Ipswich tops rankings for Suffolk's knotweed infestations again

Japanese Knotweed in full flow

Ipswich has the highest number of knotweed infestations, according to new data - Credit: Archant

Ipswich has by far the largest number of Japanese knotweed infestations in Suffolk again, latest data has revealed.

The figures come as the invasive plant returns from a winter hibernation – posing risks to property owners by knocking as much as a tenth off the value of homes.

The plant can grow up to three metres in height by mid-summer, pushing up through concrete, driveways, drains and the walls of houses.

A map of knotweed infestations across Suffolk

A map of knotweed infestations across Suffolk - Credit: Environet UK

Data compiled by company Environet UK on its "Exposed" tracker has found Ipswich tops the rankings for the most infestations in the county, with 47 recorded within a 4km radius.

In comparison, the next highest, Beccles, had 29 recorded infestations.

Lowestoft ranked third-highest with 26 infestations, while Stowmarket had 21 and Halesworth had 12.

Ipswich also topped the ranking in the 2021 figures released by Environet.

Nic Seal, founder and managing director of Environet, said: “Japanese knotweed tends to strike fear into the hearts of homeowners but as long as they’re aware of its presence and take action to remove it before it causes any serious damage or spreads to a neighbour’s property, there’s no reason to panic.

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"By publishing the 2022 hotspots for Suffolk we hope to raise awareness and encourage people in the area to be vigilant for signs of knotweed as the growing season takes off, so they can act quickly if needed.

"Anyone living near or moving to one of these hotspots would be wise to check their garden carefully, enter their postcode into Exposed to find out how many known occurrences are nearby and if in doubt, seek expert help.”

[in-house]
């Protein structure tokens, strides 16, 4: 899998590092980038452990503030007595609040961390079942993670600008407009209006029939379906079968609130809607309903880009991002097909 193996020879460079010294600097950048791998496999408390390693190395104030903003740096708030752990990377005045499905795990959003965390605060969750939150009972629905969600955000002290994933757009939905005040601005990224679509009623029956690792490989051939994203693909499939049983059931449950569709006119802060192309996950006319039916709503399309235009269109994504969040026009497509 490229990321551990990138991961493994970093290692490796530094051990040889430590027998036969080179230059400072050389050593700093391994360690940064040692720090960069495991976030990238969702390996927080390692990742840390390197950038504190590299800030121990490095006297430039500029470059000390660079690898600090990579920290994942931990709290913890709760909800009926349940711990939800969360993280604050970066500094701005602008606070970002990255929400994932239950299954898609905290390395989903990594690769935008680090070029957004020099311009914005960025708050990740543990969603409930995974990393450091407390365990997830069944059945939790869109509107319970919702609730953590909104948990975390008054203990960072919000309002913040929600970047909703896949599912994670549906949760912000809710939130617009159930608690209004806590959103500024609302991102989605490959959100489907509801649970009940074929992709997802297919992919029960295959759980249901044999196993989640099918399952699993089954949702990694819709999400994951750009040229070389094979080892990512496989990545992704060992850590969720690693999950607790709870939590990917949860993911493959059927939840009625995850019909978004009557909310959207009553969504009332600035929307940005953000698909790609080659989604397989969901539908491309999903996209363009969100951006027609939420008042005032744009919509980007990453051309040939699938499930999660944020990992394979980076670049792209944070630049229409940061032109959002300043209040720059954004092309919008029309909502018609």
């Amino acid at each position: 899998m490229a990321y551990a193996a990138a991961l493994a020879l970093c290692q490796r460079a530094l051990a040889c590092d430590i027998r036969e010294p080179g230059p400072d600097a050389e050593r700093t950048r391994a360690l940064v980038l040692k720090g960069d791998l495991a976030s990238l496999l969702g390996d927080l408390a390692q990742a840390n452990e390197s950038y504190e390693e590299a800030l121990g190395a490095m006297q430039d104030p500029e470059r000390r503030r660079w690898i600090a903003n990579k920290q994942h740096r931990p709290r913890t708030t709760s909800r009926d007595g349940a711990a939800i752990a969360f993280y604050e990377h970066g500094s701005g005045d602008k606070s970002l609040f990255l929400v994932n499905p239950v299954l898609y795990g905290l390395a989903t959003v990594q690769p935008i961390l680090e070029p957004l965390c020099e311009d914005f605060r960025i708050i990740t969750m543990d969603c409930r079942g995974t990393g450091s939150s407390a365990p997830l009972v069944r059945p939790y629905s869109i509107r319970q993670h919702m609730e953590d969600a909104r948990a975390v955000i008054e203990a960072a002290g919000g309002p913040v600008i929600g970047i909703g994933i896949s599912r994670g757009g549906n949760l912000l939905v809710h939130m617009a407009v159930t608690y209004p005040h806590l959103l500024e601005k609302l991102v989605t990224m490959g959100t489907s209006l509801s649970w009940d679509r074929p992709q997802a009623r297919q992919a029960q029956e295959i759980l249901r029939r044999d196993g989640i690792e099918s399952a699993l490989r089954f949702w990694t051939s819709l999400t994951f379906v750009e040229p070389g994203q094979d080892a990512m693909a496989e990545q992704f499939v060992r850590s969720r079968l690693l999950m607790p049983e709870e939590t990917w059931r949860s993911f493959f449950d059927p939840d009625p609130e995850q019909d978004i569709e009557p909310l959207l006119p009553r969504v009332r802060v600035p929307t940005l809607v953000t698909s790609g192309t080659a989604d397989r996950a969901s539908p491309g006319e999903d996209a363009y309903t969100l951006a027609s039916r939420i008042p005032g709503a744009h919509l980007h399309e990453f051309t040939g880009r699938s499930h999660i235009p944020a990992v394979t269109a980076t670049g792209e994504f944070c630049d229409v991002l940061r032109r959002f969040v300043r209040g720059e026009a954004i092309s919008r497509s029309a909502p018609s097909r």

Japanese knotweed first arrived in UK in 1850 in a box of plant specimens delivered to Kew Gardens.

Favoured for its rapid growth and pretty heart-shaped leaves, it was quickly adopted by gardeners and horticulturalists who were oblivious to its invasive nature.

Knotweed hibernates over winter but in March or April it begins to grow, with red or purple spear-like shoots emerging from the ground which quickly grow into lush green shrubs with pink-flecked stems and bamboo-like canes.

For homeowners, the plant can pose serious problems if left unchecked, with the potential to grow up through cracks in concrete, tarmac driveways, pathways, drains and cavity walls.

The roots can grow as deep as three metres and spread up to seven metres horizontally.

While serious damage to property is rare thanks to regulation which requires knotweed to be dealt with when a property is sold to a buyer using a mortgage or if it encroaches across a garden boundary, it commonly impacts use of the garden, causes legal disputes between neighbours and can impact a property’s value by around 5%.

People who spot an infestation, characterised by the plant's purple or red asparagus-like shoots, can mark it on Environet UK's online map, with each picture verified by experts.